2. When the old name starts with an upper-case letter and the new name has a different first character from the old name.

In all other circumstances (e.g., both old and new names begin with a lower-case letter), the rename works fine and values are not lost.

Strange times…

@eastgate I’m assuming you are following this, and I do not need to report this separately.

@mcoad, could share the eastgate-answer with us?

Perhaps this is the answer

As @PaulWalters has pointed out (last post above) the answer to the OP’s solution was given by @eastgate. My advice to anyone currently uncertain about renaming attributes & losing data is to follow that advice.

Discussion up-thread has generated a hanging uncertainty remains as to whether/if you can rename user attributes. Prior to v6, it was certainly the case that changing an attribute name in any way was not possible without creating a new attribute.

Following the re-coding of the app in v6+ it appears it is possible sometimes to rename existing attributes but I’m not sure if that change is accidental or actual design intent. Given @eastgate’s solution above, my hunch is that renaming-with-value-retention is accidental. I’ll look into this off forum and update notes (and confirm here) if I can get a clear answer.

Tinderbox does not have an explicit attribute “Rename” function in the Attribute Inspector or anywhere else, so i would conservatively assume any renaming experiments (short of doing informed expert surgery on the source XML) will have unintended results.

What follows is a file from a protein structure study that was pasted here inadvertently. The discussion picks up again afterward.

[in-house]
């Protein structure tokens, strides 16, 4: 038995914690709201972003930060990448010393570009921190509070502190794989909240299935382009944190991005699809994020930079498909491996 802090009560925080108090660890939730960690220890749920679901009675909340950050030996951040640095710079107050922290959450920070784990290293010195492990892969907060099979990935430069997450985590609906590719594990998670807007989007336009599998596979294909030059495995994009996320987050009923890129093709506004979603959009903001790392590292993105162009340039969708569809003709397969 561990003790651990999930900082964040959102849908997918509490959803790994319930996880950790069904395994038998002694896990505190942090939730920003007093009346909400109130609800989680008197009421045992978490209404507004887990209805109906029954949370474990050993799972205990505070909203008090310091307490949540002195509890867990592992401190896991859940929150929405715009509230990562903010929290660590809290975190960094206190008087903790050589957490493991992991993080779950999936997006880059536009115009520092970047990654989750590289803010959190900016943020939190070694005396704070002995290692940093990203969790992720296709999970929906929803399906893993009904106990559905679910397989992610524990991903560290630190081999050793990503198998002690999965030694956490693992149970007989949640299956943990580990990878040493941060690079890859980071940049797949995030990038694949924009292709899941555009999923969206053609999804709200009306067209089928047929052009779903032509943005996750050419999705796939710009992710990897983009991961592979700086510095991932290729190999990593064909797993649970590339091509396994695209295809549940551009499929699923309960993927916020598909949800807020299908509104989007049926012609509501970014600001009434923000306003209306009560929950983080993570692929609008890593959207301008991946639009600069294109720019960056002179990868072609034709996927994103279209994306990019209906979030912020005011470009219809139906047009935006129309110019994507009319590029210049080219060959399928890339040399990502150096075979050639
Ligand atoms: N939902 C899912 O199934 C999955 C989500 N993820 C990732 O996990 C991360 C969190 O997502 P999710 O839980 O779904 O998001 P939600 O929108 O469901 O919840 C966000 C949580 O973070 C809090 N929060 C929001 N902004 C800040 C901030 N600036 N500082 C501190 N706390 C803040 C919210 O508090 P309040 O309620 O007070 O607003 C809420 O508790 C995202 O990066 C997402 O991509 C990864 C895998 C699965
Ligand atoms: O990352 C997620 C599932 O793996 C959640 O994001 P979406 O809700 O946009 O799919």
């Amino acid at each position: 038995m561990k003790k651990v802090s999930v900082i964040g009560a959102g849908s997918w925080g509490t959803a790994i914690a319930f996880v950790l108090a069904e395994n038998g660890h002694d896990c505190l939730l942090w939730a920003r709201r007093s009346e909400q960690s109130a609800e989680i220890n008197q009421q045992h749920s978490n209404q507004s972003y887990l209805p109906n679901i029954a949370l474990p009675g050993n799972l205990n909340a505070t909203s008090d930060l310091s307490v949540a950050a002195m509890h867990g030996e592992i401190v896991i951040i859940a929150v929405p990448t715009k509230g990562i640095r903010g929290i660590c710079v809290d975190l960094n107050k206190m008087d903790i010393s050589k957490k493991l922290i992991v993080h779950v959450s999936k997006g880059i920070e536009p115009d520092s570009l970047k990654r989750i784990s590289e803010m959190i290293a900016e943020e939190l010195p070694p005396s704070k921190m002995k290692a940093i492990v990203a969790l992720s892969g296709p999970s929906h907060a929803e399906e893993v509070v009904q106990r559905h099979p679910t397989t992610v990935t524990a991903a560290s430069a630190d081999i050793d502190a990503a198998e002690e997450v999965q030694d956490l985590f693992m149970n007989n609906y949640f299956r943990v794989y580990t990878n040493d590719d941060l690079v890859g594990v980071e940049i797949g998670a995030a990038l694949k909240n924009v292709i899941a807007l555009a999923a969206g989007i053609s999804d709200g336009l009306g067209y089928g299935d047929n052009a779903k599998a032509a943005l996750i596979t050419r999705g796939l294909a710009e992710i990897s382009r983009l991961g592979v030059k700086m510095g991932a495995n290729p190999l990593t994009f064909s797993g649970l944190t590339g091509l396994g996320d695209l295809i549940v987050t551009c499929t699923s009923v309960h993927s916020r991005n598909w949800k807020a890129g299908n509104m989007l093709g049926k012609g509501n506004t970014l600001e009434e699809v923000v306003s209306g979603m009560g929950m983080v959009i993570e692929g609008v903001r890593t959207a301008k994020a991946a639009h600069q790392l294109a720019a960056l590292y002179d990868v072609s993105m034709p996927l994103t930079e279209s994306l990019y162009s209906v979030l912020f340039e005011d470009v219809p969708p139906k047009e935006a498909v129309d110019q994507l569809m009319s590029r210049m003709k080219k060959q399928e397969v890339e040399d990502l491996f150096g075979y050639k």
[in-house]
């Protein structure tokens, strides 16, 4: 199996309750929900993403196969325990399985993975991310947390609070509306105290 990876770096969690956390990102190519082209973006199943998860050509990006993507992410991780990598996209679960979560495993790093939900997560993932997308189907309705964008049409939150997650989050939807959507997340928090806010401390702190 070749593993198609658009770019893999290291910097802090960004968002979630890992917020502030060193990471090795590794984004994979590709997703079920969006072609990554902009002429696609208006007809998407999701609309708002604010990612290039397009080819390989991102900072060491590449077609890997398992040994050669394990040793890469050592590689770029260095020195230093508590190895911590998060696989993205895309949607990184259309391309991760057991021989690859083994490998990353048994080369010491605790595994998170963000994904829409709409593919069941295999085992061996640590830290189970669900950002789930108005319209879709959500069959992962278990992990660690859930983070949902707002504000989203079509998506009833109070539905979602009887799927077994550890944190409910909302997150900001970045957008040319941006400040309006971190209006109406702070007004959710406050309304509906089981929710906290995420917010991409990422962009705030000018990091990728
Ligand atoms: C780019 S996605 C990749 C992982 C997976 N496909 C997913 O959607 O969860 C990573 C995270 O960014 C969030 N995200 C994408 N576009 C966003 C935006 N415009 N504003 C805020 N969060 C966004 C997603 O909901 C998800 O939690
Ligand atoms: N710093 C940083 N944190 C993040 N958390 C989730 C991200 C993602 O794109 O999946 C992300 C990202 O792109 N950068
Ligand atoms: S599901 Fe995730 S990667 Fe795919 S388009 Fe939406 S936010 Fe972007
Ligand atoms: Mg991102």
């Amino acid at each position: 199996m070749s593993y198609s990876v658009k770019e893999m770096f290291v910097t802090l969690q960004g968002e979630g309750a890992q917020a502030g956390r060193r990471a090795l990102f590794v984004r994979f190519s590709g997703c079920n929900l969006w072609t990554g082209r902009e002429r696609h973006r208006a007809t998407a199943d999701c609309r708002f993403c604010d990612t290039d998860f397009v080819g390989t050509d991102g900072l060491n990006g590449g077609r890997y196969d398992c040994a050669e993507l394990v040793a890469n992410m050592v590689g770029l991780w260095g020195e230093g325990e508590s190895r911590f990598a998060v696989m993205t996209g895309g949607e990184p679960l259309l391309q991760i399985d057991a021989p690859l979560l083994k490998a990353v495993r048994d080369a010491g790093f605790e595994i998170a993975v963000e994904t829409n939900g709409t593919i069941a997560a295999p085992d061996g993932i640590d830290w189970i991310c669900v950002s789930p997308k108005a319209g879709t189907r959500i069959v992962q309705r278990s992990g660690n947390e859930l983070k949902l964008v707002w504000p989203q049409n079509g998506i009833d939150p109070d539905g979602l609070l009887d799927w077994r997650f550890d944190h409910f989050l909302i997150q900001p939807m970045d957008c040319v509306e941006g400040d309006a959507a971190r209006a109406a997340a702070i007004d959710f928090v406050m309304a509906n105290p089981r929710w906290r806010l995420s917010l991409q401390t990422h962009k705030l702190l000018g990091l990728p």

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Thanks. But I thought I’d ask anyway, since @eastgate called it “a quick summary” and not the eMail itself - which might contain explanations someone like me could use.

As I was party to that email exchange, there wasn’t anything extra that was significant. I think my aTbRef notes on renaming attributes is wrong - pending clarification from Eastgate. There are two linked issues:

  • whether you can rename and existing attribute (rather than make a new one)
  • if so, are values retained/transferred

I’d suggest we curtail further speculation on this matter until I can report back on Eastgate’s design intent of the app re this task.

Agree that higher-level explanation should come from Higher Authorities at Eastgate itself.

But in case you were meaning, what’s the simple one-two-three procedure?, I’ve done this a few times myself, and in a very basic way what Mark A and Mark B have been recommending comes down to:

  1. Create a new User Attribute, of the same type as the one you’re wanting it to replace. Eg $Altitude in place of $Elevation, each of them a number attribute. Or $FinalChapterTitle in place of $ChapterTitle, each of them a string.

  2. Create an agent whose query is simply the name of the existing attribute that you want to replace. For instance, if you enter in the query box, when creating the agent, $Elevation or perhaps $Elevation!=0, that will find all the notes that have any value for that attribute. For a string attribute, you’d do $ChapterTitle or $ChapterTitle!="", each of which should give you all items that have any assigned value for that attribute.

  3. Then have the action code for the agent simply assign the values for the old attribute to the new one. For instance, $Altitude=$Elevation or $FinalChapterTitle=$ChapterTitle . The order is obviously important: the new attribute comes first, and is being assigned the value of the second attribute in the expression.

When you’ve done that, you have attributes with the name you want, with identical values of the previous attributes. You can make the new ones into Key Attribs etc. In my experience it takes less than one minute to set this up and do it.